Dating with Food Allergies, a Tricky Business
Having the Big Talk
Finding a love match is fraught with ups and downs, with tried and failed Internet dating site connections and blind dates set up by well-meaning, if sometimes misguided, friends. Allergies simply add an important extra aspect to finding the right personal chemistry.
Andrea Shainblum of Montreal knows this well. She was single in her 20s and 30s, and dated a lot. Some men did not respond well to the fact she has severe allergies to sesame, peanuts, tree nuts and eggs. There was the boyfriend who swore off all foods that might kill her, only she’d find empty candy bar wrappers that carried the warning: “may contain traces of peanuts.”
Then, there was the doctor who, on their first (and only) date, appeared uncomfortable while Shainblum was telling the waiter about her severe food allergies and checking which menu items were safe. By the time the appetizers arrived, the doctor’s attitude had cooled perceptibly.
“He had an idea of the kind of person he wanted to be with, and someone with severe food allergies wasn’t part of the picture,” says Shainblum, who is now a married mother of a toddler. “I thought, ‘OK, next!’”
Miller, the allergy coach, has had mostly positive dating experiences. Still, like Shainblum, she notes that her dates’ responses to her allergies are as varied as the men themselves.
“Recently, I was out with another guy who kept interrupting me as I explained what do in an emergency. It was clear that he was uncomfortable. When I showed him my Benadryl, he rolled his eyes and said, ‘I know what that is.’ I didn’t see him again.”
Miller’s story raises another key issue of dating with allergies or celiac disease, namely, ‘the talk.’ The talk encompasses more than kissing. It’s about lifestyle and having to explain that the most severe form of food reaction, anaphylaxis, can be life-threatening and usually comes on swiftly.
Or that you have celiac disease and if you accidentally ingest gluten, you’re likely to get symptoms such as severe bloating or diarrhea or perhaps cramps that can make you double over. While any of those would make for a painful date, you’d also be damaging your small intestine, and affecting your ability to absorb nutrients.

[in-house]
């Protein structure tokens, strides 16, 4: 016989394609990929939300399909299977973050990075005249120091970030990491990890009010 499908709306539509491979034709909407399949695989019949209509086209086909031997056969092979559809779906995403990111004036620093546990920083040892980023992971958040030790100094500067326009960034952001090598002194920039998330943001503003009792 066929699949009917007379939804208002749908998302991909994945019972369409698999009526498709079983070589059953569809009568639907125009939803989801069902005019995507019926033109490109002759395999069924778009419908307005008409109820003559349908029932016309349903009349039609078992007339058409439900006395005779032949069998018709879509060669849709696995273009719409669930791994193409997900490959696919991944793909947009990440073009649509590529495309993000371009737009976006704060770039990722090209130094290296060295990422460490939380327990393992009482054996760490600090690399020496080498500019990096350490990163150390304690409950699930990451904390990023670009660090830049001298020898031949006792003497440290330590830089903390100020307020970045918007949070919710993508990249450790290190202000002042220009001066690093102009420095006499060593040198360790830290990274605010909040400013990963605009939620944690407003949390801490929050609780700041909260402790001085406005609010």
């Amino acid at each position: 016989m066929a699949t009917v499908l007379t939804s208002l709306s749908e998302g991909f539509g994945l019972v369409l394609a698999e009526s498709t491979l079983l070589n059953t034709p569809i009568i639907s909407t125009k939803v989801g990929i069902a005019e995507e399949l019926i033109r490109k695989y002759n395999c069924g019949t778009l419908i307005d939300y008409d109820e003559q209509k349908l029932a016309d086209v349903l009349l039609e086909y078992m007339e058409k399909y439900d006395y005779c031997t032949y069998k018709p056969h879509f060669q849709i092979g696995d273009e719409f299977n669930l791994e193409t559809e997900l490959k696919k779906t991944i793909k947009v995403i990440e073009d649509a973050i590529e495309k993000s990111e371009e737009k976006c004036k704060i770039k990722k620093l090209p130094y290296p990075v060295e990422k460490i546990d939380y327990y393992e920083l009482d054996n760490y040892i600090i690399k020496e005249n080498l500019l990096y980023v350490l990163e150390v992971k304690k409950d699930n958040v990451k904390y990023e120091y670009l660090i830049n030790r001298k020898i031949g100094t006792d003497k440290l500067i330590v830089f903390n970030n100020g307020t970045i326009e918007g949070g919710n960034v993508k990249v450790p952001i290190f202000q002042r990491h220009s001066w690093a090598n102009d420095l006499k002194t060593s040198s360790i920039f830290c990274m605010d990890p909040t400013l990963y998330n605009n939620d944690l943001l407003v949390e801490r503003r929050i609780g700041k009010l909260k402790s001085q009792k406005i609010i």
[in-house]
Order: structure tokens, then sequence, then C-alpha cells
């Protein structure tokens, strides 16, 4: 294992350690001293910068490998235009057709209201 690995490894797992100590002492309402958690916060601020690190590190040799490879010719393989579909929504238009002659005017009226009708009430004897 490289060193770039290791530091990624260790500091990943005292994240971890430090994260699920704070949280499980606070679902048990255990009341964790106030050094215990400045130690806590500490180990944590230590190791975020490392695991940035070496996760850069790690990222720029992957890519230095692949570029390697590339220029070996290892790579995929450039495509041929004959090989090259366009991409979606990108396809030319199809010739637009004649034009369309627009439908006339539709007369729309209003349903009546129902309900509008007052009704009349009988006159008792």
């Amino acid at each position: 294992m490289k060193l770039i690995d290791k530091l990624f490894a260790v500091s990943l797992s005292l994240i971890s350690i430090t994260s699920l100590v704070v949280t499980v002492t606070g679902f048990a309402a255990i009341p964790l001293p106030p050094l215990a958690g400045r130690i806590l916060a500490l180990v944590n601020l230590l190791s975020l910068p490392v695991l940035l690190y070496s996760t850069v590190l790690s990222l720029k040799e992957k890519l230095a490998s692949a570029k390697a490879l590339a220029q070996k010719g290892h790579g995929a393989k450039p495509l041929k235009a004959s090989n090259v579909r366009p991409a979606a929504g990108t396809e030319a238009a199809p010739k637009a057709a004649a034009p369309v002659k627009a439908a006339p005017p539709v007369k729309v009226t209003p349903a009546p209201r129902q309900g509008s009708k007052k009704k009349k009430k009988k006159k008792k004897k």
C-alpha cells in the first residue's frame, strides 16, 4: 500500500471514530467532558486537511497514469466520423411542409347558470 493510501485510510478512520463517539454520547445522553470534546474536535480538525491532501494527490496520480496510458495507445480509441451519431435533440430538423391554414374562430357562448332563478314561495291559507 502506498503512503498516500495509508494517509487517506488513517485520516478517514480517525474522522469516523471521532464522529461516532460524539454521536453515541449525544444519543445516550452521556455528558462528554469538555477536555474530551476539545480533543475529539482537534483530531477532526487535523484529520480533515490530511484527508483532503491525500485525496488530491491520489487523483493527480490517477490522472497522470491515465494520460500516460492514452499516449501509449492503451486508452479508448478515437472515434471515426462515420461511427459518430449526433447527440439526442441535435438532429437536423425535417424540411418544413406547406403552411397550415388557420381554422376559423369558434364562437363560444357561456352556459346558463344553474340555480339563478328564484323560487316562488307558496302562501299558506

As with kissing, this talk is better done at or near the beginning of a date. In the case of allergy, you have to show a date where you keep emergency numbers, your epinephrine auto-injector, and you have to demonstrate how to use that auto-injector. (Remember, without instruction, novices may mistake which end is up and inject themselves.)
As well, for either condition, being upfront with the talk will prevent your date making plans at a restaurant where you cannot possibly eat. Shainblum, Miller and Medoff all agree there is no easy or perfect way to broach “the talk”. Like the Nike slogan counsels, they say to “just do it.”
“When you’re out for a first time with someone and giving him instructions in how to use an auto-injector, that may not be romantic, but neither is being rushed to hospital,” says Miller.
Finding A Safe Dating Haven
At Zero8, a restaurant in Montreal’s trendy Latin Quarter, couples sit on the terrace on a balmy evening, sharing bottles of wine or quaffing gluten-free beers as they enjoy everything from garlicky bruscetta to Thai stir-fries, pasta and thick-cut French fries. This could be any bistro in this resto-rich city, complete with a “Z”-shaped, burnished wood bar, moody recessed lighting indoors and a pony-tailed, bespectacled owner who bustles around, making sure everything is perfect. But it isn’t.
Zero8* is so named because its menu is free of the eight main allergens: seafood (fish and shellfish), peanuts, tree nuts, sesame seeds, milk, soya, eggs and wheat or any other grain that contains gluten, such as barley, oat, rye and triticale. Its kitchen staff is specially trained in preparing and handling food.
While Zero8 was the first on the continent to offer tis level of accommodation for food restrictions, it would be smart to find a couple of restaurants in your community where you trust the kitchen to prepare you a safe meal. Then they can become places to suggest to a date. Depending on the allergies or intolerances, such eateries are not always easy to locate.
The impetus for Zero8 arose from co-owner Dominique Dion’s own bad experiences eating out. He was getting sick in the best Montreal restaurants before his celiac disease was diagnosed. Tired, bloated, suffering eczema and frustrated that there was no restaurant for people like him, he and some partners opened Zero8 in February 2009. He acknowledges that keeping the premises as allergen- and gluten-free is a full-time job.
“It’s a challenge when we go see suppliers,” he says. “People don’t understand. They’ll ask me why I’m talking to them about allergies. And I explain to them very carefully why.”
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